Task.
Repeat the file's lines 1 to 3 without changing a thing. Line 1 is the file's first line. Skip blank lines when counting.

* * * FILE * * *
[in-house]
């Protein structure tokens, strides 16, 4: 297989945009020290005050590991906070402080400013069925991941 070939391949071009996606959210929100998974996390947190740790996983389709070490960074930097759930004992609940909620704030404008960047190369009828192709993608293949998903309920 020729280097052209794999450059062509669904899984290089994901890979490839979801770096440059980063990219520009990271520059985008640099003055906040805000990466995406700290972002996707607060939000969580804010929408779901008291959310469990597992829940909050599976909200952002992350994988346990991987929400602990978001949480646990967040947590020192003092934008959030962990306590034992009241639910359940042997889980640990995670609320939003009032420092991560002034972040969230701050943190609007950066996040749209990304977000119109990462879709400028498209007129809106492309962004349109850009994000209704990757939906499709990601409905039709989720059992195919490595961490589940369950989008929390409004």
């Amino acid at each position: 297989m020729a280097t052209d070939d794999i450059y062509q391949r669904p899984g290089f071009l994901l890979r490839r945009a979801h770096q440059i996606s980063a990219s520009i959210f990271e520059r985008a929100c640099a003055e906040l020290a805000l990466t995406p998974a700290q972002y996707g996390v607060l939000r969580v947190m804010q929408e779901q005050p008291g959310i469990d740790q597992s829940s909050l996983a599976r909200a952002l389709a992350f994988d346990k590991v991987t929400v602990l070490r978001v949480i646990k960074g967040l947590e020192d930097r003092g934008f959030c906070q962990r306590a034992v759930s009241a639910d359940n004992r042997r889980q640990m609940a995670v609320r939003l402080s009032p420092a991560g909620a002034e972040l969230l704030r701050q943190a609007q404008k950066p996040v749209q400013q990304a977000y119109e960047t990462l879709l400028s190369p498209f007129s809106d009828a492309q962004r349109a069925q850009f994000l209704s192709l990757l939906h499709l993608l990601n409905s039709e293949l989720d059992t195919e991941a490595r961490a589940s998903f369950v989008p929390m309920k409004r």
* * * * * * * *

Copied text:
[in-house]
């Protein structure tokens, strides 16, 4: 297989945009020290005050590991906070402080400013069925991941 070939391949071009996606959210929100998974996390947190740790996983389709070490960074930097759930004992609940909620704030404008960047190369009828192709993608293949998903309920 020729280097052209794999450059062509669904899984290089994901890979490839979801770096440059980063990219520009990271520059985008640099003055906040805000990466995406700290972002996707607060939000969580804010929408779901008291959310469990597992829940909050599976909200952002992350994988346990991987929400602990978001949480646990967040947590020192003092934008959030962990306590034992009241639910359940042997889980640990995670609320939003009032420092991560002034972040969230701050943190609007950066996040749209990304977000119109990462879709400028498209007129809106492309962004349109850009994000209704990757939906499709990601409905039709989720059992195919490595961490589940369950989008929390409004």
């Amino acid at each position: 297989m020729a280097t052209d070939d794999i450059y062509q391949r669904p899984g290089f071009l994901l890979r490839r945009a979801h770096q440059i996606s980063a990219s520009i959210f990271e520059r985008a929100c640099a003055e906040l020290a805000l990466t995406p998974a700290q972002y996707g996390v607060l939000r969580v947190m804010q929408e779901q005050p008291g959310i469990d740790q597992s829940s909050l996983a599976r909200a952002l389709a992350f994988d346990k590991v991987t929400v602990l070490r978001v949480i646990k960074g967040l947590e020192d930097r003092g934008f959030c906070q962990r306590a034992v759930s009241a639910d359940n004992r042997r889980q640990m609940a995670v609320r939003l402080s009032p420092a991560g909620a002034e972040l969230l704030r701050q943190a609007q404008k950066p996040v749209q400013q990304a977000y119109e960047t990462l879709l400028s190369p498209f007129s809106d009828a492309q962004r349109a069925q850009f994000l209704s192709l990757l939906h499709l993608l990601n409905s039709e293949l989720d059992t195919e991941a490595r961490a589940s998903f369950v989008p929390m309920k409004r």